Sex Differences in Presentation of Stroke: A Systematic Review and Meta-Analysis

Mariam Ali, Hendrikus J. A. van Os, Nelleke van der Weerd, Jan W. Schoones, Martijn W. Heymans, Nyika D. Kruyt, Marieke C. Visser, Marieke J. H. Wermer

Research output: Contribution to JournalReview articleAcademicpeer-review

4 Citations (Scopus)


BACKGROUND AND PURPOSE: Women have worse outcomes than men after stroke. Differences in presentation may lead to misdiagnosis and, in part, explain these disparities. We investigated whether there are sex differences in clinical presentation of acute stroke or transient ischemic attack. METHODS: We conducted a systematic review and meta-analysis according to the Preferred Reporting Items for Systematic Reviews and Meta-Analyses statement. Inclusion criteria were (1) cohort, cross-sectional, case-control, or randomized controlled trial design; (2) admission for (suspicion of) ischemic or hemorrhagic stroke or transient ischemic attack; and (3) comparisons possible between sexes in ≥1 nonfocal or focal acute stroke symptom(s). A random-effects model was used for our analyses. We performed sensitivity and subanalyses to help explain heterogeneity and used the Newcastle-Ottawa Scale to assess bias. RESULTS: We included 60 studies (n=582 844; 50% women). In women, headache (pooled odds ratio [OR], 1.24 [95% CI, 1.11-1.39]; I2=75.2%; 30 studies) occurred more frequently than in men with any type of stroke, as well as changes in consciousness/mental status (OR, 1.38 [95% CI, 1.19-1.61]; I2=95.0%; 17 studies) and coma/stupor (OR, 1.39 [95% CI, 1.25-1.55]; I2=27.0%; 13 studies). Aspecific or other neurological symptoms (nonrotatory dizziness and non-neurological symptoms) occurred less frequently in women (OR, 0.96 [95% CI, 0.94-0.97]; I2=0.1%; 5 studies). Overall, the presence of focal symptoms was not associated with sex (pooled OR, 1.03) although dysarthria (OR, 1.14 [95% CI, 1.04-1.24]; I2=48.6%; 11 studies) and vertigo (OR, 1.23 [95% CI, 1.13-1.34]; I2=44.0%; 8 studies) occurred more frequently, whereas symptoms of paresis/hemiparesis (OR, 0.73 [95% CI, 0.54-0.97]; I2=72.6%; 7 studies) and focal visual disturbances (OR, 0.83 [95% CI, 0.70-0.99]; I2=62.8%; 16 studies) occurred less frequently in women compared with men with any type of stroke. Most studies contained possible sources of bias. CONCLUSIONS: There may be substantive differences in nonfocal and focal stroke symptoms between men and women presenting with acute stroke or transient ischemic attack, but sufficiently high-quality studies are lacking. More studies are needed to address this because sex differences in presentation may lead to misdiagnosis and undertreatment.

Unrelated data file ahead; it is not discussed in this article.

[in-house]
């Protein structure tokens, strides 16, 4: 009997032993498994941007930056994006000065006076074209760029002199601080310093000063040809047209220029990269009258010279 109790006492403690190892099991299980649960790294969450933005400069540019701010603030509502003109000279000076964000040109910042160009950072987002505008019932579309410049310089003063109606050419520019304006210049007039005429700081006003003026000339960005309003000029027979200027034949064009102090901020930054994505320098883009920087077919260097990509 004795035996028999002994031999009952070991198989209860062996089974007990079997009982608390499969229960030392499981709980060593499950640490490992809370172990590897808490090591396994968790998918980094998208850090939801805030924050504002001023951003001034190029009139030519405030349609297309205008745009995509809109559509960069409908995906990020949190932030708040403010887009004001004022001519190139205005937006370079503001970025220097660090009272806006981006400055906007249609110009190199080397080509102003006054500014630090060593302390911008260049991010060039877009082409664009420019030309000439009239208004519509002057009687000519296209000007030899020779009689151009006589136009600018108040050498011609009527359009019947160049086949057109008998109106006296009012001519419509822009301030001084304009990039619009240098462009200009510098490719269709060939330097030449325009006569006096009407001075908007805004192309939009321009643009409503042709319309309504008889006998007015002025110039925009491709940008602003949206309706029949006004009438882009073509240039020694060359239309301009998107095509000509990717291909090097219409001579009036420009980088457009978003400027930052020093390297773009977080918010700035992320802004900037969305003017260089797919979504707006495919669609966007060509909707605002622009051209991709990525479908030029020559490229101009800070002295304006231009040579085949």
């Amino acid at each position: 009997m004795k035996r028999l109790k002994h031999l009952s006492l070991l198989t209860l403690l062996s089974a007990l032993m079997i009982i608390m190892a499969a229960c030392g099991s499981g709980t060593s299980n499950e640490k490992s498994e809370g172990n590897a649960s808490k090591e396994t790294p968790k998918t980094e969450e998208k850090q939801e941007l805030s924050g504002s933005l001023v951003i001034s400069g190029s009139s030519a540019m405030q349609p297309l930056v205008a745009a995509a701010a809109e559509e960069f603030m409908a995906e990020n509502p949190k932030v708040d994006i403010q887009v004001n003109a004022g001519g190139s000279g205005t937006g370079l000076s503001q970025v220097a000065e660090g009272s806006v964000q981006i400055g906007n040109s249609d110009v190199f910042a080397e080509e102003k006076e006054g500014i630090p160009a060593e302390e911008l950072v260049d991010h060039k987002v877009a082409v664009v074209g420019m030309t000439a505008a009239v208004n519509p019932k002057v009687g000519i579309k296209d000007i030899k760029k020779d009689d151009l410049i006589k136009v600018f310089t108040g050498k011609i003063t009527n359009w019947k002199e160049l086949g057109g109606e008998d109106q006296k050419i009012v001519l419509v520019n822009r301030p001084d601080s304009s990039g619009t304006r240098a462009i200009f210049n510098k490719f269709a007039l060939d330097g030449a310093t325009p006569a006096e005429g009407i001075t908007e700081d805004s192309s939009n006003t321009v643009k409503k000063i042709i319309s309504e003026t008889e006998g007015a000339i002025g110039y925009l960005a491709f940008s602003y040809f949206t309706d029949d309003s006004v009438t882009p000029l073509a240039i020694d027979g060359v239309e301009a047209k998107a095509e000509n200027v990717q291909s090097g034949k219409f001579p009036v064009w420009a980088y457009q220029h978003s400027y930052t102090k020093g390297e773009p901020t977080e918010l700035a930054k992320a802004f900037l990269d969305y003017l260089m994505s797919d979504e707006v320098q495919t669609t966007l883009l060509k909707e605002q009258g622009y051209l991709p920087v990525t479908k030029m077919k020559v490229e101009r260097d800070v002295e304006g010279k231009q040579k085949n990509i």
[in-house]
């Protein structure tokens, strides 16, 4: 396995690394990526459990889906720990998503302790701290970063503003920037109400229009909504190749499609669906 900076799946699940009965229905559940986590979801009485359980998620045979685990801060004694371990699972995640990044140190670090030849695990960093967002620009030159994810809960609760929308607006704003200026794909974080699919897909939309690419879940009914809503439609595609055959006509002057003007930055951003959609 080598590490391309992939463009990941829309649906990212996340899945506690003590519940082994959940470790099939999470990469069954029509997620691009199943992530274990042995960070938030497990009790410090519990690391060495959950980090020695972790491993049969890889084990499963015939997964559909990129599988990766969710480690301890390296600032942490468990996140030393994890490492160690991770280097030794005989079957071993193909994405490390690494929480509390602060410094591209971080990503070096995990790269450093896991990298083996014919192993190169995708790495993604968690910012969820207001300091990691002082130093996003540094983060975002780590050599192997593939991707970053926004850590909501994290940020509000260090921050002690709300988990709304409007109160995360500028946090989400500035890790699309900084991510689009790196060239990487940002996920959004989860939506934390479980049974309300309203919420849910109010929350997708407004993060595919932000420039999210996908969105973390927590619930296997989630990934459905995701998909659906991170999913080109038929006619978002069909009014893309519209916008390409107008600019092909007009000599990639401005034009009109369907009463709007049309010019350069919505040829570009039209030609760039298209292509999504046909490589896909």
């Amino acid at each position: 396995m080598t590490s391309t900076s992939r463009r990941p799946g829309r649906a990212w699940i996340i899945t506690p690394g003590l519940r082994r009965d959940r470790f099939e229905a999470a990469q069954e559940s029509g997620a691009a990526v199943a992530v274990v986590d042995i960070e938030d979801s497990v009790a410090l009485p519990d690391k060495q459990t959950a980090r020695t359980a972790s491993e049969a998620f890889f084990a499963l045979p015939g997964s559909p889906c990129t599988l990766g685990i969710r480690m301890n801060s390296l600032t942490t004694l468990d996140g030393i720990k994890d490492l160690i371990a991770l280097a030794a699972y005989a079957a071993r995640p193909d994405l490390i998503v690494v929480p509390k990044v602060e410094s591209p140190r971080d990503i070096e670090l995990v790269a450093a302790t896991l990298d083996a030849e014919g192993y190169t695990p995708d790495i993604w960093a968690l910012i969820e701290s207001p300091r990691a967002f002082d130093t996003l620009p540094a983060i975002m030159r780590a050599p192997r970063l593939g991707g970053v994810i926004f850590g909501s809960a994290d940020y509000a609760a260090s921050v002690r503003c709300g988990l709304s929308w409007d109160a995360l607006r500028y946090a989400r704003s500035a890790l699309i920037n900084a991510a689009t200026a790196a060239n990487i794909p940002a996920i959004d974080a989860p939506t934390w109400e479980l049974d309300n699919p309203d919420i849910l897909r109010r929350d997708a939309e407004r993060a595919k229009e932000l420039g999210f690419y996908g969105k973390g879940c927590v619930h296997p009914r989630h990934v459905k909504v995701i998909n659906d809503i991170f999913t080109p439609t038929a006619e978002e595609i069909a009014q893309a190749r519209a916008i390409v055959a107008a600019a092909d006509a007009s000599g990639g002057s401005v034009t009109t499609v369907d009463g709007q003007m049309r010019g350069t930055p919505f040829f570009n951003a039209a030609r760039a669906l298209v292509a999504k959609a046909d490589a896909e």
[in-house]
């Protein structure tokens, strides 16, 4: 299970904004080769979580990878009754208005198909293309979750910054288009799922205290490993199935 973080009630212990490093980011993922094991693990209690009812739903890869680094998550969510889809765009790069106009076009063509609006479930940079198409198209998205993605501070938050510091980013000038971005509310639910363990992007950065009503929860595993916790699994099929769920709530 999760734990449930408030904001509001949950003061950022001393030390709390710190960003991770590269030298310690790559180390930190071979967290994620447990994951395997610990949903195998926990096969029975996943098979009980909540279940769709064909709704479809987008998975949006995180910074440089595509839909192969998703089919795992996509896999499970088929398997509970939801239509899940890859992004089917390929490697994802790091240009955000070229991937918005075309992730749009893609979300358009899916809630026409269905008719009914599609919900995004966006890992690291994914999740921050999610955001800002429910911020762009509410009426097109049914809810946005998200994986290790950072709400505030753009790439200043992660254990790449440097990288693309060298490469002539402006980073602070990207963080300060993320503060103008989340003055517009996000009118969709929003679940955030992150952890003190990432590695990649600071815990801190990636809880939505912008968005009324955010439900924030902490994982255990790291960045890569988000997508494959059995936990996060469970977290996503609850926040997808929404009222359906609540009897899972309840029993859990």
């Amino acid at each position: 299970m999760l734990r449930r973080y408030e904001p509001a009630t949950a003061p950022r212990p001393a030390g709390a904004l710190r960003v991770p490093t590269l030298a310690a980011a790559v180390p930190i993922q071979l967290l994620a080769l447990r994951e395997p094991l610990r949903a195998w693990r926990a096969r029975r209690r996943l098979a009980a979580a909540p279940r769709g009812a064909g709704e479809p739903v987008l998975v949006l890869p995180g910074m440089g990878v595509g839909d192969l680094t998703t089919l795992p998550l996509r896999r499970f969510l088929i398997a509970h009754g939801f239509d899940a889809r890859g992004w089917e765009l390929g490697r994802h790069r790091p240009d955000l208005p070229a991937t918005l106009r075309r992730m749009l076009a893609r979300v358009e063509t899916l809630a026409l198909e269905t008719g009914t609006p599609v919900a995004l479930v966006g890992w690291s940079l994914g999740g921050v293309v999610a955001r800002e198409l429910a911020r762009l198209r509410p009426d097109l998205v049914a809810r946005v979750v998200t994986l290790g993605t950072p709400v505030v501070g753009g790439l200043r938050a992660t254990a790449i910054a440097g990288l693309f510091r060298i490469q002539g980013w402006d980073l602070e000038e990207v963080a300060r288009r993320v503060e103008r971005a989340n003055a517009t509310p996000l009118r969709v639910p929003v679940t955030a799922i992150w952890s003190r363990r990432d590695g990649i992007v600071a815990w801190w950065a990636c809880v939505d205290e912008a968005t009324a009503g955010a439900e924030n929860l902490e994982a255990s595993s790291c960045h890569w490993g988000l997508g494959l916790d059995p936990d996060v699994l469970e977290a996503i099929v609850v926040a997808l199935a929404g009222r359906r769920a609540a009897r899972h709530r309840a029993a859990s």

Original languageEnglish
Pages (from-to)345-354
Number of pages10
Issue number2
Publication statusPublished - 1 Feb 2022


  • Diagnostic errors
  • Intracranial hemorrhages
  • Ischemic attack, transient
  • Ischemic stroke
  • Sex characteristics
  • Signs and symptoms

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